If an arrangement involves three or more parties, an entity will have to determine whether it is acting as a principal or an agent in order to determine the amount of revenue to which it is entitled. For example, technology entities may offer a platform to sell virtual or digital goods on behalf of a third party or they may contract with an advertising agency to deliver advertising content to a website or mobile application. When the entity is the principal in the contract, the revenue recognised is the gross amount (i.e., the amount to which the entity expects to be entitled as the principal). When the entity is the agent, the revenue recognised is the net amount (i.e., the amount to which the entity is entitled in return for its services as the agent).
A principal’s performance obligations in a contract differ from those of an agent. IFRS 15 notes that a principal controls the goods or services before they are transferred to the customer. Consequently, the principal’s performance obligation is to transfer the goods and services to the customer.
However, an entity that momentarily obtains legal title of a product before legal title is transferred to the customer is not necessarily acting as a principal. In contrast, an agent does not control the goods or services before they are transferred to a customer. The agent is simply facilitating the sale of goods or services to the customer in exchange for a fee or commission. Therefore, the agent’s performance obligation is to arrange for another party to provide the goods or services to the customer.
Entities may find it difficult to determine which party controls an intangible good or service prior to its transfer to the customer. In addition, it is not always clear which party is the customer. For example, for an on-line game developer, the customer may be the intermediary that provides the social networking platform or it may be the end-customer. Depending on an entity’s conclusion, the amount and timing of revenue recognised could differ significantly. Principal versus agent considerations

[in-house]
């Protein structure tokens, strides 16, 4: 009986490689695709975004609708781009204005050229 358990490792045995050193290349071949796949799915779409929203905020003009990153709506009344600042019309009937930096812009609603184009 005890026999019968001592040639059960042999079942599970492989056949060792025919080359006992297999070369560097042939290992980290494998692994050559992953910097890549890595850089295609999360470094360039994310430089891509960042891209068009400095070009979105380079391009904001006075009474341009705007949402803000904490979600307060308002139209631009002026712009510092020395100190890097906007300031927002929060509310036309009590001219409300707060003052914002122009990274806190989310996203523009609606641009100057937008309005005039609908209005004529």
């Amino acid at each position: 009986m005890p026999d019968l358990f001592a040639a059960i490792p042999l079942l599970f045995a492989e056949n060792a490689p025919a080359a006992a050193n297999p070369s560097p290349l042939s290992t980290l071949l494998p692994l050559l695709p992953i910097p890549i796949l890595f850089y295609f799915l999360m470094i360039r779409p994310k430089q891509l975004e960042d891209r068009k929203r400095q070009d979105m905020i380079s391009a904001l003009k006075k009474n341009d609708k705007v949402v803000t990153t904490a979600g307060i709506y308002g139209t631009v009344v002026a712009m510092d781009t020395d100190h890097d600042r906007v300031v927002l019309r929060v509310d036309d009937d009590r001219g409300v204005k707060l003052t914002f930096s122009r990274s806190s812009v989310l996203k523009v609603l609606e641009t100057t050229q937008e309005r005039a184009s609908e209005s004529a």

As noted in IFRS 15, for the entity to conclude it is acting as the principal in the arrangement, it must determine that it controls the goods or services promised to the customer before those goods and services are transferred to the customer. Because this determination is not always clear, IFRS 15 provides indicators to assist the entity in making it. The indicators in IFRS 15 reflect concepts such as identifying performance obligations and the transfer of control of goods or services. Principal versus agent considerations
Appropriately identifying the entity’s performance obligation in a contract is fundamental to the determination of whether the entity is acting as a principal or an agent.
Judgement will be required to apply the indicators to intangible goods or services because they have been written in respect of tangible goods. There may be additional complexity if the entity does not know the gross amount charged to the end-customer. That might be the case when an intermediary contracts directly with the end-customer and the intermediary pays the entity its portion of the consideration under the arrangement, but does not provide full details of its transaction with the end-customer. Principal versus agent considerations